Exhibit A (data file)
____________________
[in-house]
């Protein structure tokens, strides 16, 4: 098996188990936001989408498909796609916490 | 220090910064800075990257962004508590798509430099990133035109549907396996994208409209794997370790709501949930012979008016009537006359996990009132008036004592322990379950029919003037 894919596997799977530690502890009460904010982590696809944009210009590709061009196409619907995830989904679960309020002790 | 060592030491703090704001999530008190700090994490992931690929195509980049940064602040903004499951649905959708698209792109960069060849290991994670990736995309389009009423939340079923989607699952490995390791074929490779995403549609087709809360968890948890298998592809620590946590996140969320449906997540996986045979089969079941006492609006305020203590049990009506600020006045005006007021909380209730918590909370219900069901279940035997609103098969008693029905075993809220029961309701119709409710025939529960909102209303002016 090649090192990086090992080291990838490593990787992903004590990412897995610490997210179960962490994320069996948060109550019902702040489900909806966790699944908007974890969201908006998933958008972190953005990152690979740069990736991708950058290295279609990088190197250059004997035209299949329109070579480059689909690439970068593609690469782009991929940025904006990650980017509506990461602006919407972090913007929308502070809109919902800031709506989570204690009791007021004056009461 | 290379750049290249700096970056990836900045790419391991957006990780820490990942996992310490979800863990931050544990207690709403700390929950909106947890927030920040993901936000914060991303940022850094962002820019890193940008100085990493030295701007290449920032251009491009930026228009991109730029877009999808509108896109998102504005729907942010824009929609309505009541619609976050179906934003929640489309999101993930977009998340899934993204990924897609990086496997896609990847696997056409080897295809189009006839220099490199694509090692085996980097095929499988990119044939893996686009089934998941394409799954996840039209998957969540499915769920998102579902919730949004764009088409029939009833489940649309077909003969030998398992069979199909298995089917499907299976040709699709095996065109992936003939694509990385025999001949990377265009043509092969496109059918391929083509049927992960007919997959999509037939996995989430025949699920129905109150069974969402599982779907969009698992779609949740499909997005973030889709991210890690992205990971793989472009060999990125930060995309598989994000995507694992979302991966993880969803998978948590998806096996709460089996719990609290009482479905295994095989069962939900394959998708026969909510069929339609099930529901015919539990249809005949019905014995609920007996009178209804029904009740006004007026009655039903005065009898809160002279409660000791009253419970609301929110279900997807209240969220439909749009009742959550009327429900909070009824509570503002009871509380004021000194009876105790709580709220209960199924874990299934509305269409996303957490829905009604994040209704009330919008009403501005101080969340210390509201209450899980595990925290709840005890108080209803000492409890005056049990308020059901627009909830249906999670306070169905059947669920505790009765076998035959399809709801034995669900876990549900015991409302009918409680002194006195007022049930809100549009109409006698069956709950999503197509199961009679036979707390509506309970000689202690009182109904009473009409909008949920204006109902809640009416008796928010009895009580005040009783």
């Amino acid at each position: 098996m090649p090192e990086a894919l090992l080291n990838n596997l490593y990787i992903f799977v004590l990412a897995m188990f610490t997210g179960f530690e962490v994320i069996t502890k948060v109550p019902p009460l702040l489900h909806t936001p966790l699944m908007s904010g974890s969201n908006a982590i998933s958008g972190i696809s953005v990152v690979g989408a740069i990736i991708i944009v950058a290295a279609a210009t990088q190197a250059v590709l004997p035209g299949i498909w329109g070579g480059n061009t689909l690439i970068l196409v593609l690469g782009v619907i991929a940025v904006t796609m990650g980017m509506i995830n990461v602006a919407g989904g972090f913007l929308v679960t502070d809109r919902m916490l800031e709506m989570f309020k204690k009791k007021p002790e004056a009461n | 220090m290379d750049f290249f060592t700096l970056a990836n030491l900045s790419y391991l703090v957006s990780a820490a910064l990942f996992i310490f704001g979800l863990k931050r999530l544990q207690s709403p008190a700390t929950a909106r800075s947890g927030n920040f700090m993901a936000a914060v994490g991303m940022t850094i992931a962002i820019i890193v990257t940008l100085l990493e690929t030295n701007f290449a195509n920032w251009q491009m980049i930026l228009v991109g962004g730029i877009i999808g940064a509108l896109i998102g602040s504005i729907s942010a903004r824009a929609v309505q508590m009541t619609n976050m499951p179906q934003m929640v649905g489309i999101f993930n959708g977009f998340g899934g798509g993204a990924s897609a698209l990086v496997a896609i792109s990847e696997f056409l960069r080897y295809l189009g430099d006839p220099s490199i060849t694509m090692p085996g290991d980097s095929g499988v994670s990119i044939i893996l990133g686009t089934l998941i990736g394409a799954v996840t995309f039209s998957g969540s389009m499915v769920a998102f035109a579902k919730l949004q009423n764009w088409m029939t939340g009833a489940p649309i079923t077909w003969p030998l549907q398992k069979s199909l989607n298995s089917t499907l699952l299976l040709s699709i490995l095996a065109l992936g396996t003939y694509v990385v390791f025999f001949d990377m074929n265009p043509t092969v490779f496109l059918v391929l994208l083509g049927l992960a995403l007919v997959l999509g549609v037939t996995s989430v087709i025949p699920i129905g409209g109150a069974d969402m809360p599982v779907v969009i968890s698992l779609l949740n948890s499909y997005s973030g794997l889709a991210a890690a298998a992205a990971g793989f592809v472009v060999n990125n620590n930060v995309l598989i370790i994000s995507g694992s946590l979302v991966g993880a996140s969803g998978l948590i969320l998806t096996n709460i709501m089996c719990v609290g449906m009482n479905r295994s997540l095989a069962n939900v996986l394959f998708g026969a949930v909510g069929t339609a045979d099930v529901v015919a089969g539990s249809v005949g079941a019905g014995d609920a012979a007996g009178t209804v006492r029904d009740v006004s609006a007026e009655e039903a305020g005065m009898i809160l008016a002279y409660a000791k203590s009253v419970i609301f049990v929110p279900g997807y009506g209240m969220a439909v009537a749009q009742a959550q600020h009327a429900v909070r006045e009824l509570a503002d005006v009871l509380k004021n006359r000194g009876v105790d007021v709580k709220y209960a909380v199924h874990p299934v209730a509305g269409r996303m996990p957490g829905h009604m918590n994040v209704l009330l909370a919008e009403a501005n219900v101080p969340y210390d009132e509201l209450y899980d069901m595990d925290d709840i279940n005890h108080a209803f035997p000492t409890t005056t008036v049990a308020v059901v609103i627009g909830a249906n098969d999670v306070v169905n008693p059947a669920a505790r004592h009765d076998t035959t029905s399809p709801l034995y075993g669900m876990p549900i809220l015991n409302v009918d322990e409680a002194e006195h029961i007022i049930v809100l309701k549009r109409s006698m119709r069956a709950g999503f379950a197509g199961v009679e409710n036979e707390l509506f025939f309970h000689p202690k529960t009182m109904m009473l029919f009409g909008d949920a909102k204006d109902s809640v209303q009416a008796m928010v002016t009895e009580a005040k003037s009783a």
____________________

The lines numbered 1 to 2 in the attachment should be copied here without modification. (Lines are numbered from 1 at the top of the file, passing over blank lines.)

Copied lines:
[in-house]
């Protein structure tokens, strides 16, 4: 098996188990936001989408498909796609916490 | 220090910064800075990257962004508590798509430099990133035109549907396996994208409209794997370790709501949930012979008016009537006359996990009132008036004592322990379950029919003037 894919596997799977530690502890009460904010982590696809944009210009590709061009196409619907995830989904679960309020002790 | 060592030491703090704001999530008190700090994490992931690929195509980049940064602040903004499951649905959708698209792109960069060849290991994670990736995309389009009423939340079923989607699952490995390791074929490779995403549609087709809360968890948890298998592809620590946590996140969320449906997540996986045979089969079941006492609006305020203590049990009506600020006045005006007021909380209730918590909370219900069901279940035997609103098969008693029905075993809220029961309701119709409710025939529960909102209303002016 090649090192990086090992080291990838490593990787992903004590990412897995610490997210179960962490994320069996948060109550019902702040489900909806966790699944908007974890969201908006998933958008972190953005990152690979740069990736991708950058290295279609990088190197250059004997035209299949329109070579480059689909690439970068593609690469782009991929940025904006990650980017509506990461602006919407972090913007929308502070809109919902800031709506989570204690009791007021004056009461 | 290379750049290249700096970056990836900045790419391991957006990780820490990942996992310490979800863990931050544990207690709403700390929950909106947890927030920040993901936000914060991303940022850094962002820019890193940008100085990493030295701007290449920032251009491009930026228009991109730029877009999808509108896109998102504005729907942010824009929609309505009541619609976050179906934003929640489309999101993930977009998340899934993204990924897609990086496997896609990847696997056409080897295809189009006839220099490199694509090692085996980097095929499988990119044939893996686009089934998941394409799954996840039209998957969540499915769920998102579902919730949004764009088409029939009833489940649309077909003969030998398992069979199909298995089917499907299976040709699709095996065109992936003939694509990385025999001949990377265009043509092969496109059918391929083509049927992960007919997959999509037939996995989430025949699920129905109150069974969402599982779907969009698992779609949740499909997005973030889709991210890690992205990971793989472009060999990125930060995309598989994000995507694992979302991966993880969803998978948590998806096996709460089996719990609290009482479905295994095989069962939900394959998708026969909510069929339609099930529901015919539990249809005949019905014995609920007996009178209804029904009740006004007026009655039903005065009898809160002279409660000791009253419970609301929110279900997807209240969220439909749009009742959550009327429900909070009824509570503002009871509380004021000194009876105790709580709220209960199924874990299934509305269409996303957490829905009604994040209704009330919008009403501005101080969340210390509201209450899980595990925290709840005890108080209803000492409890005056049990308020059901627009909830249906999670306070169905059947669920505790009765076998035959399809709801034995669900876990549900015991409302009918409680002194006195007022049930809100549009109409006698069956709950999503197509199961009679036979707390509506309970000689202690009182109904009473009409909008949920204006109902809640009416008796928010009895009580005040009783």